Review – Ghostbusters

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Release Date: July 15, 2016

Director: Paul Feig

Writers: Katie Dippold & Paul Feig (written by), Ivan Reitman (based on the 1984 film Ghostbusters directed by), Dan Aykroyd and Harold Ramis (based on the 1984 film Ghostbusters written by)

Stars: Melissa McCarthy, Kristen Wiig, Kate McKinnon, Leslie Jones

MPAA Rating: PG-13

Reviewing Ghostbusters seems like an exercise in futility, since everyone online seems to have formed their opinion months ago based on the film’s cast, the first trailer or other people’s reactions. But, for all the attention – both positive and negative – it turns out that ultimately it’s a perfectly serviceable, yet unremarkable reboot.

The film centers around three paranormal scientists – Erin Gilbert (Kristen Wiig), Abby Yates (Melissa McCarthy) and Jillian Holtzmann (Kate McKinnon) – and a subway worker they befriend named Patty Tolan (Leslie Jones), who become the titular Ghostbusters. Paranormal activity begins to increase in the city of New York thanks to Rowan North (Neil Casey), an eccentric doomsdayer who wants to bring about the apocalypse. It’s up to our team of Ghostbusters to stop them.

Tonally, the film feels a bit inconsistent. The beginning is very broad and overly jokey, with a lot of snarky comments and physical humor thrown at the audience in quick succession. Things settle down as the story unfolds, giving us a more serious and emotionally-satisfying saga. Then the climax devolves into an overly-long action sequence with our heroes mindlessly battling a horde of bland ghosts. The middle of the film really is the sweet spot and I found myself wishing the beginning and end could have more closely resembled the tone established there.

Disappointingly, the film throws out a lot of intriguing aspects of Erin’s life that felt like they could have been fleshed out into themes or overarcing storylines, but abandons them all fairly quickly. We learn that she’s a well-regarded physics professor at Columbia who is up for tenure – which is threatened by a book she wrote with Abby about the paranormal asserting ghosts are real. Her friendship with Abby became fractured at some point and they stopped speaking to each other. We also discover that she saw a ghost when she was a child, but no one believed her (except Abby).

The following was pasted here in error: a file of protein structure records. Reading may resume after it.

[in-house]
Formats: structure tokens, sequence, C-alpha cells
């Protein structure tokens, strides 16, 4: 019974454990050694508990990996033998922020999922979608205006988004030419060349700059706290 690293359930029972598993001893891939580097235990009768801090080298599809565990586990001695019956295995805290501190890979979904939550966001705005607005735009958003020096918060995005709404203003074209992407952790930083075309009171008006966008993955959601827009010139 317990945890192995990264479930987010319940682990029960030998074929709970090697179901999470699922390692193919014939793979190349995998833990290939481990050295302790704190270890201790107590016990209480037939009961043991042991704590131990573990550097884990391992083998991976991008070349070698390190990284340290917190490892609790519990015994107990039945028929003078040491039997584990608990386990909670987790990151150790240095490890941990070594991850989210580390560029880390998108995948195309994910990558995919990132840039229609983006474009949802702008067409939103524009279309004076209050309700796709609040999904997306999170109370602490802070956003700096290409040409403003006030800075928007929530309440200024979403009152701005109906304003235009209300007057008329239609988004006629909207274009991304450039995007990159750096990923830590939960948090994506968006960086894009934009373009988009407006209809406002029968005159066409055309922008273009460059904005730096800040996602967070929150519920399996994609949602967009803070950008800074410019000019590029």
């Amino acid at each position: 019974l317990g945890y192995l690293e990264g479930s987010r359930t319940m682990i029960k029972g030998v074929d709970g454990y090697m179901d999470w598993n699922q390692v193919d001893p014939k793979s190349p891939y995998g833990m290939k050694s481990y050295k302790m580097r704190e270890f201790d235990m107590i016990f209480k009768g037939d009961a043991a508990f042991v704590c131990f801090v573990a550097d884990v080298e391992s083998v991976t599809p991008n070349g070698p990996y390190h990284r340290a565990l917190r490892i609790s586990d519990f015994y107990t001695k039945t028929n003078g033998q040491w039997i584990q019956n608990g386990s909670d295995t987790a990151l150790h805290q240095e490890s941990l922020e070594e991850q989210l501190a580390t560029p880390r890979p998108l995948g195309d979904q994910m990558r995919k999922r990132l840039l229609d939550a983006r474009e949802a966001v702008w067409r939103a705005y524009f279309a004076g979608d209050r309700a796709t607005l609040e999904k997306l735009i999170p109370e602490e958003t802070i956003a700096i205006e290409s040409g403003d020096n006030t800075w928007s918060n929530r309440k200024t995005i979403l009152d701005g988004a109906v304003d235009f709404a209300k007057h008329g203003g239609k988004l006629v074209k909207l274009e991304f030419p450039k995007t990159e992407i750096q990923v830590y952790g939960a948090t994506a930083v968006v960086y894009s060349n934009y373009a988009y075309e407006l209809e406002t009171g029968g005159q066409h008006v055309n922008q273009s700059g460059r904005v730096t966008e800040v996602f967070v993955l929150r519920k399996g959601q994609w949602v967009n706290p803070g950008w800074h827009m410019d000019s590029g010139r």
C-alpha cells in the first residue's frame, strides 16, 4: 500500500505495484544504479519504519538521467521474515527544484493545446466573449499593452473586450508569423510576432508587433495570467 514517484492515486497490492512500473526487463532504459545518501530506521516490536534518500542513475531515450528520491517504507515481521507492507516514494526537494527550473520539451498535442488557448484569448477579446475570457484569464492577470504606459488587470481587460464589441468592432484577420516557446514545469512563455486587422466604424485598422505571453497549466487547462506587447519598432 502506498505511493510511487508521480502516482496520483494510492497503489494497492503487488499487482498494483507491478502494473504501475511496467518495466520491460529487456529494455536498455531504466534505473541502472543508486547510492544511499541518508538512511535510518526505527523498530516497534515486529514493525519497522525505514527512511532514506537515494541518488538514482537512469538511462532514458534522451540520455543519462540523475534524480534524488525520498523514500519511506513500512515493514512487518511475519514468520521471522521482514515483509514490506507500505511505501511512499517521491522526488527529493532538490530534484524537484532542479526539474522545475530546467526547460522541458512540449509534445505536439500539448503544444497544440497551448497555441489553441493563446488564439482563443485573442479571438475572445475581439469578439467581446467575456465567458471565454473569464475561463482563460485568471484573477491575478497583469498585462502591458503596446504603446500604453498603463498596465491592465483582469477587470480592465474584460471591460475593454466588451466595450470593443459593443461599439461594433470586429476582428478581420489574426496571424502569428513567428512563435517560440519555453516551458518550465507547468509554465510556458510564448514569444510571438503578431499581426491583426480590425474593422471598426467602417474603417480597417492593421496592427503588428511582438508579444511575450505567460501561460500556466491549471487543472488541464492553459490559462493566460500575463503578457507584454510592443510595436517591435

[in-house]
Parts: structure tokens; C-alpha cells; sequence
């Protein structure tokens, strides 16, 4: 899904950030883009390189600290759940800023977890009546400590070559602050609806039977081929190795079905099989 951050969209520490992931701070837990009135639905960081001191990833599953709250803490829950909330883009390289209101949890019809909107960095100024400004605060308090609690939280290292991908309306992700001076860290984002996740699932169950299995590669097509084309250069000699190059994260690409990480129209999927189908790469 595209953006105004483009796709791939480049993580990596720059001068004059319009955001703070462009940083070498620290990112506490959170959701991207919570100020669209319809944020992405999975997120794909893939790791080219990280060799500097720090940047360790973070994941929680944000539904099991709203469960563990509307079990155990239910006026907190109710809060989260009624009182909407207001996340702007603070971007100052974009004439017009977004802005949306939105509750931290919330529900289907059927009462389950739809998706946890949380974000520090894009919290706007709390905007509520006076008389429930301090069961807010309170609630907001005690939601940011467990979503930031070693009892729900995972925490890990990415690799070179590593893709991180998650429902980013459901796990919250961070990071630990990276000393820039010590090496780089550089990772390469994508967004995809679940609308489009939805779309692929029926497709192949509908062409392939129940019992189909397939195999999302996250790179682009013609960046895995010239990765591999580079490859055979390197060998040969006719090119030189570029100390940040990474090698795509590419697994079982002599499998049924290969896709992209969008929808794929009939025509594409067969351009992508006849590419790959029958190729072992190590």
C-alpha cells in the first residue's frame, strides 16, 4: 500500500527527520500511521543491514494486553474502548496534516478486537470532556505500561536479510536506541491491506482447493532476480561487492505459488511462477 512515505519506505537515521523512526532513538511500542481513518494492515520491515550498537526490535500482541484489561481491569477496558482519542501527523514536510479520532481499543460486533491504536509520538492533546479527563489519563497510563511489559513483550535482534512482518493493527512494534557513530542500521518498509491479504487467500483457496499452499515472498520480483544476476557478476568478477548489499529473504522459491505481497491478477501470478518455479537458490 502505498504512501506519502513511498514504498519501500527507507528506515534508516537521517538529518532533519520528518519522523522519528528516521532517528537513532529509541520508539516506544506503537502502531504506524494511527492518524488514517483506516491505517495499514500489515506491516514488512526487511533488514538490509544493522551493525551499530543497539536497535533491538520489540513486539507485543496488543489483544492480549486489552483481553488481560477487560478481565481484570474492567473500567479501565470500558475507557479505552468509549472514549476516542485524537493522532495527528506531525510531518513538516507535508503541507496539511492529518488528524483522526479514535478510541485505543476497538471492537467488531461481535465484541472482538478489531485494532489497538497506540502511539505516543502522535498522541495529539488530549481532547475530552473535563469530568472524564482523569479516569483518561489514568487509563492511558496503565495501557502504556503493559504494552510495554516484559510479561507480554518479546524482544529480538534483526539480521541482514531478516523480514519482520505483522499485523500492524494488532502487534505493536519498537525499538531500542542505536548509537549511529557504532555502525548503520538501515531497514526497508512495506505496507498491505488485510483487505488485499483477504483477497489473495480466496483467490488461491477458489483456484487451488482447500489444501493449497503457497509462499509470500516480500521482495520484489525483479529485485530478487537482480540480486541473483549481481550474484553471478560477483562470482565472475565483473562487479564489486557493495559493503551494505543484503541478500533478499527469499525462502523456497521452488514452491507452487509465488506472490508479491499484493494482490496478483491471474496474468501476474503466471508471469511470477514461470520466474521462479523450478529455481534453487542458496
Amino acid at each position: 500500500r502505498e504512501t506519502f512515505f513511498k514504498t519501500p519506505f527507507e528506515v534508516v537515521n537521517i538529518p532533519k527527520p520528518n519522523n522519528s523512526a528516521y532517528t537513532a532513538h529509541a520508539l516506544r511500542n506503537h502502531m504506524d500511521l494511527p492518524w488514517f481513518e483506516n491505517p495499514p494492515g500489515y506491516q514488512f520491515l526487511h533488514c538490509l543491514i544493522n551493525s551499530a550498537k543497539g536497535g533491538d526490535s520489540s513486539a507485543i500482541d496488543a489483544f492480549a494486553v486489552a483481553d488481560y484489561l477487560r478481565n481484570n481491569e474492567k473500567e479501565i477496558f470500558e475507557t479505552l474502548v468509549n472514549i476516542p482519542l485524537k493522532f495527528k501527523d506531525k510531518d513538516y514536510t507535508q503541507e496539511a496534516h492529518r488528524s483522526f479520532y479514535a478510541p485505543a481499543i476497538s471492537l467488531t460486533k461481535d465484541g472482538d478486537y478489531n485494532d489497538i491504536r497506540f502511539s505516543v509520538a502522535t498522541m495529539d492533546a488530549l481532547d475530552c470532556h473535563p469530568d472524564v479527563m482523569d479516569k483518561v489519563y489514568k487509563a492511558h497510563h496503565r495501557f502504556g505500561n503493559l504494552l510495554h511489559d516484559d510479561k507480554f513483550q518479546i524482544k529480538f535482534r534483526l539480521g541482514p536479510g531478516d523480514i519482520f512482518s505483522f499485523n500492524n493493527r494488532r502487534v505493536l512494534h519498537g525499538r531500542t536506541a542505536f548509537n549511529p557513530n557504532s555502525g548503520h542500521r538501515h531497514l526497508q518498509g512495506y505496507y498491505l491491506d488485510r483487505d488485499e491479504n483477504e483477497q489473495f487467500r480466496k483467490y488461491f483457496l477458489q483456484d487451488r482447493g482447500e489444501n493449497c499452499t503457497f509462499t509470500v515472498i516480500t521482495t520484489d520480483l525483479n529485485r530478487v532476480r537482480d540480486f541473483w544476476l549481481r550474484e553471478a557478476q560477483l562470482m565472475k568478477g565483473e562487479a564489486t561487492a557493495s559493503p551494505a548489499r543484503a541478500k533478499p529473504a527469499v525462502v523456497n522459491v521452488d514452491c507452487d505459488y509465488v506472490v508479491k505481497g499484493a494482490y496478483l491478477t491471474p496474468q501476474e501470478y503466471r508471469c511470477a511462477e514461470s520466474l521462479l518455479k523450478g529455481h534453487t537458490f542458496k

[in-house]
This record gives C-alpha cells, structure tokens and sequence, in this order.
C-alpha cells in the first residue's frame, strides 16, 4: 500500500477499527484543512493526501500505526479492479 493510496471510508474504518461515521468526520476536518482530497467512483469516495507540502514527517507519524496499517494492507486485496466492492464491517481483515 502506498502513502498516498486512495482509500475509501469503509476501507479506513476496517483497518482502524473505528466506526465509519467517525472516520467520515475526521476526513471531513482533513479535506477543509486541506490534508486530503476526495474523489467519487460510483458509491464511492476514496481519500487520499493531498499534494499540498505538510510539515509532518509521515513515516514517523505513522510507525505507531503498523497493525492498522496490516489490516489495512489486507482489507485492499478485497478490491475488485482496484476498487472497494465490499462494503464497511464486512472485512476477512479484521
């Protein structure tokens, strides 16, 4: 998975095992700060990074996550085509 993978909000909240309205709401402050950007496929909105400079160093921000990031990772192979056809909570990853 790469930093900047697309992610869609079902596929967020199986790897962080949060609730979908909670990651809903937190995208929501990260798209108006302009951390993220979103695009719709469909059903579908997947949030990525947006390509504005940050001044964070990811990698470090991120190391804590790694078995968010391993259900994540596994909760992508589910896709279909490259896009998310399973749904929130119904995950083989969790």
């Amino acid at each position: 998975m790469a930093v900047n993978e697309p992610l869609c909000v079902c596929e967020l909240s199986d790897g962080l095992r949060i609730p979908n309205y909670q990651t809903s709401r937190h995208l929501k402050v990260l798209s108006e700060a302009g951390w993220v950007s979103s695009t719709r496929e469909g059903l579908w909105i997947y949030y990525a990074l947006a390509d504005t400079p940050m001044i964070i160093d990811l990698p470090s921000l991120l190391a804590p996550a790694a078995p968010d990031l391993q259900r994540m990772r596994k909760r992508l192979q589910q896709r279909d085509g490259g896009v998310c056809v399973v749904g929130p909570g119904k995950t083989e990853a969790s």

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I would have loved the film to explore any of these ideas in depth. But all of them are either resolved or thrown by the wayside too quickly to have much of an impact. Her emotional baggage over no one believing her as a child, in particular, feels like is should have had more weight, especially since it causes her to act rashly at one point to prove the existence of ghosts; a scene which is played for laughs but has dire consequences.

The other characters feel less developed than Erin, but seem to work better. Melissa McCarthy and Leslie Jones are both enjoyable in their roles, but it is Kate McKinnon’s Holtzmann that truly shines. McKinnon makes really bold choices with the character that pay off, making Holtzmann this unsettling weirdo that you can’t take your eyes off of. With her tinted glasses, fondness for licking her weapons and odd mannerisms, she really makes Holtzmann her own, giving an incredibly memorable performance.

I also enjoyed Chris Hemsworth as Kevin, their hapless receptionist. It’s an easy joke to make him a handsome airhead, but the film finds fun ways to play with his cluelessness. Also, Erin’s completely unprofessional lusting after him is highly enjoyable.

Reboots like this are inevitably filled with references to the original film and cameos by its cast. Ghostbusters handles most of those nods fairly organically. Bill Murray, Annie Potts and Ernie Hudson’s cameos are neatly folded into the overall story. Dan Aykroyd’s is a bit more superfluous, but still fun. They even manage to work the firehouse, the Stay Puft Marshmallow Man and Slimer into the mix in really fun ways. It’s only Sigourney Weaver’s cameo that felt really forced and underwhelming.

But while there are obvious nods to the original, the film wisely steers away from rehashing its source material. (Though a post-credit scene hints that they might not be steering too far away if given a sequel.) It doesn’t always work, but I respect Katie Dippold and Paul Feig for doing their own thing. There are a few flaws and missed opportunities that keep it from being a truly worthy successor, but as far as unnecessary reboots go, it’s perfectly adequate.


Written by Joel Murphy. He loves pugs, hates Jimmy Fallon and has an irrational fear of robots. You can contact Joel at

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